Riding through the darkness

Riding through the darkness

I was always able to hop on a bike, press down on the pedals and by the time both feet had clipped in I would be in my own world. No matter what would be going on at the time, I would have my escape, get time to think if needed or to completely switch off if that was preferable.

That physical freedom of being (mostly!) in control of where you place your tyres and the mental freedom of having your own headspace has never been matched by anything else.

It is safe to say that for me riding bikes is an addiction, less hobby, more raison d'être.

As such I have never been all that concerned with how I compare to others, my view has always been that no matter what you do there will always be someone better and there will always be someone worse. I would just ride whatever I wanted to and have fun doing so.

So what happens if it stops being fun? When you find yourself in the Alps, at the top of the Tignes lift, under clear blue skies with quite literally nowhere else in the world you need to be but riding the bike beneath you and it's giving no joy at all?

Nearly two years ago I was diagnosed with Depression. To say that since then life has been difficult is a bit of an understatement but I sought out help, have learnt a tremendous amount and am in a much better place now.

Yet while speaking to professionals, friends and family is invaluable in figuring out the nuances of relationships, work and life in general, one battle that I felt I was completely alone in facing was the fight to enjoy riding my bike again.

One of the first things you are encouraged to do when you speak to someone about improving your mental health is to get outside and do some exercise. This sounds great, I’m otherwise a fit and active young person so it should be easy.

A major symptom of Depression is a lack of motivation to do the things that otherwise would interest or excite you, so it is unsurprising that it is not quite as simple as hopping back on a bike as soon as someone tells you exercise will help.

However, in time, it does happen, you finally get a break in the crappy winter weather that coincides with the metaphorical dark clouds in your mind clearing for long enough to muster the motivation to turn some pedals. I wasn’t naive enough to think that it would fix everything but I thought at the very least it would make me feel better for a bit.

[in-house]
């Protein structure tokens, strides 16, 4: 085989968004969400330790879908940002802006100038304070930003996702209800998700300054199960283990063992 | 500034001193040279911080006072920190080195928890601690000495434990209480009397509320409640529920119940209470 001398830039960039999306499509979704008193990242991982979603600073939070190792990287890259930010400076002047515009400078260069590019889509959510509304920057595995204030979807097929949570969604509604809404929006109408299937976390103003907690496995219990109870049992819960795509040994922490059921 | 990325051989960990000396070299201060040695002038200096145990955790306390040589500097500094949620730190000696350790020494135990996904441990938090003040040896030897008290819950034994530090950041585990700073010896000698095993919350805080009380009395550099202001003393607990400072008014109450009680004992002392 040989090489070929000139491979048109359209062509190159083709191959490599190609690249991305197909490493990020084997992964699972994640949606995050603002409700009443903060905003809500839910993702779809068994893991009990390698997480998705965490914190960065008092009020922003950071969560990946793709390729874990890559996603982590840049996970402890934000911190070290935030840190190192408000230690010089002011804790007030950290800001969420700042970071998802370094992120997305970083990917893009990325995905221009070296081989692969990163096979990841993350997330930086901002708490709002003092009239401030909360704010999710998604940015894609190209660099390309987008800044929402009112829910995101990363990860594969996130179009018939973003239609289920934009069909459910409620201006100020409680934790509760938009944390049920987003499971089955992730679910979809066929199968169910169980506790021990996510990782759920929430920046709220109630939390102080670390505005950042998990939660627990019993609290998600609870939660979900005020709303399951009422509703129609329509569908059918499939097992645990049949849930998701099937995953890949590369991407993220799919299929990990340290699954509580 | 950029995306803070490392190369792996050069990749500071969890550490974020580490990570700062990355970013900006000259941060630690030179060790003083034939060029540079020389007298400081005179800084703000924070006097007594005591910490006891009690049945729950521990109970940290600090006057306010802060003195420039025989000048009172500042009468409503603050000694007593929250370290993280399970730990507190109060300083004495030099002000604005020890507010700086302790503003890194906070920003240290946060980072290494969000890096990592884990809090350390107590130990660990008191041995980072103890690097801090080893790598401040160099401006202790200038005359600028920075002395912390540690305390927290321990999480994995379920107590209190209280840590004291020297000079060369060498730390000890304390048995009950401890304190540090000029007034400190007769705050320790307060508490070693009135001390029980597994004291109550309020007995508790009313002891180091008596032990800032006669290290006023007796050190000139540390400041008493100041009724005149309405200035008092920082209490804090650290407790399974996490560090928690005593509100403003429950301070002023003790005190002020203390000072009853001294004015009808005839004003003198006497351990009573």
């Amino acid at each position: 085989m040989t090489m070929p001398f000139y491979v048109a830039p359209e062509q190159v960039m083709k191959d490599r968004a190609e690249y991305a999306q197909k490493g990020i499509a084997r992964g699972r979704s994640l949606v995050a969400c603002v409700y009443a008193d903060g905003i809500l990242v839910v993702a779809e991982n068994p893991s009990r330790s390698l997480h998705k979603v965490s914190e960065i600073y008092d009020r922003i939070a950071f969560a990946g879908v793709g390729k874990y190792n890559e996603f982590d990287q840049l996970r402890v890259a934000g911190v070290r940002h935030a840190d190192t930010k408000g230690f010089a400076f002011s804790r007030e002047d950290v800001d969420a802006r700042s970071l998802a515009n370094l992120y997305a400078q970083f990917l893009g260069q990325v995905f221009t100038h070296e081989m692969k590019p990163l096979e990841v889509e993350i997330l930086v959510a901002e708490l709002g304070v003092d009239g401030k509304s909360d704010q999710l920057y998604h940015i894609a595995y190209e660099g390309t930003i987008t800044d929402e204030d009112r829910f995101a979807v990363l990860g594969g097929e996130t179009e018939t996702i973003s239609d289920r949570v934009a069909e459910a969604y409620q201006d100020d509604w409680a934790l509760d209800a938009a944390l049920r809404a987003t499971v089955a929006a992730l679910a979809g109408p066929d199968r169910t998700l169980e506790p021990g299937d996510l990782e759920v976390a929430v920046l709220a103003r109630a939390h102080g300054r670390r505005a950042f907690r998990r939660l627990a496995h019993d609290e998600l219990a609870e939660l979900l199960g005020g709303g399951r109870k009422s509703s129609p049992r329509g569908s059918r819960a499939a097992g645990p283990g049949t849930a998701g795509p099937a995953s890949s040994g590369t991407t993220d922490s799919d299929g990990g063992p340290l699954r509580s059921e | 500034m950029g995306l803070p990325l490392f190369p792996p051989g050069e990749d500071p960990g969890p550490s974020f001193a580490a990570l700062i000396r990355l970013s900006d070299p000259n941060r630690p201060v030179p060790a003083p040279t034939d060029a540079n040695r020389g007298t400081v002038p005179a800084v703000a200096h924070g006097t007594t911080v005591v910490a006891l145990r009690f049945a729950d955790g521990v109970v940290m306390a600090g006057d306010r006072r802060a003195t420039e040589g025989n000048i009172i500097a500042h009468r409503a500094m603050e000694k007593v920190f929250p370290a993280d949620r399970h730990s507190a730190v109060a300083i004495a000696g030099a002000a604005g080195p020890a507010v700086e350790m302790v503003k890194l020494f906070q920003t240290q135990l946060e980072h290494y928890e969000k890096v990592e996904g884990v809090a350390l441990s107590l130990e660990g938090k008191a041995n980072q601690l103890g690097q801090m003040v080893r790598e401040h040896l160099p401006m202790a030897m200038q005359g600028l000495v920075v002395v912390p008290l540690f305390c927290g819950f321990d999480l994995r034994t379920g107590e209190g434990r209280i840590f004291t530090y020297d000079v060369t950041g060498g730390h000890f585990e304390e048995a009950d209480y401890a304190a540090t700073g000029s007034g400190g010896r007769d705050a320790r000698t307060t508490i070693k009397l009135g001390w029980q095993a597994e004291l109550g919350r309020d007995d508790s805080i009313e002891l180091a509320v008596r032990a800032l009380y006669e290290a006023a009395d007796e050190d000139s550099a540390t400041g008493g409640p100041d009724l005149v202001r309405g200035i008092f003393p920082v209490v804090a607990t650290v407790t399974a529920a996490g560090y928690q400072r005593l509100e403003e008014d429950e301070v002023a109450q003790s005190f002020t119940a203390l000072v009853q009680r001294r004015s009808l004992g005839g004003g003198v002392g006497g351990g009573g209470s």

The truth is that for months and months it caused more harm than good. I would feel worse for days after a ride, rather than better.

I can remember more times than I care to the feeling of finishing a trail, looking over at whoever you were riding with, seeing their look of elation and know that we both felt very different things.

This wasn’t the same as feeling depressed, where the very concept of happiness or joy seems futile and inconceivable. This is a sensation that you know intimately, the cocktail of adrenaline and endorphins that you have indulged yourself with for years, the effects of which are clear to see plastered all over your friend's face but yet for some reason you don’t share.

You have just ridden the same trail, the same turns at the same speed as the person standing in front of you, so why does it not feel the same as it always used to?

That was my flaw, coveting the feeling that once was.

I have come to learn that improving your mental health is largely about embracing growth but to do that you must first accept the crucial fact that things will never be the same as they used to be.

Accepting this is difficult, it is a scary leap into the unknown, it is much easier to cling on to the hope that you will go back to feeling how you felt before. However why would you want that? The multitude of experiences, interactions and thoughts that was your life brought you to a place where you saw no joy in the world so something has to change or you will only end up returning to that same place.

Once you embrace this growth you are able to view the whole experience not as a curse but an opportunity. An opportunity to learn and become a better person, for both yourself and those around you.

I will certainly not profess to be any sort of expert but if you have found yourself relating to any of this I will say three things that may help, I’ll not call it advice but simply things that helped me:

  1. There are no shortcuts or inside lines, seek out professional help, listen to both them and yourself and in time you will see real progress.

  2. Treat it like any other illness or injury because that is exactly what it is, you can’t expect to get back on the pedals and ride at the same level straight away, take it slow and ease back into it.

  3. Taking a camera with me gave me something else to focus on rather than my own riding whilst still getting outside with friends. It didn’t matter as much that I wasn’t getting the enjoyment out of pedaling, it could still be a ‘successful’ ride if I got a shot I was happy with.

The good news is that there is a tremendous amount of light at the end of the metaphorical tunnel that gets brighter the more you learn. In the last few months I been able to properly enjoy riding again, it certainly didn’t happen overnight but because of this it ends up being all the more worthwhile.

Thanks for reading and happy pedalling!

Euan Camlin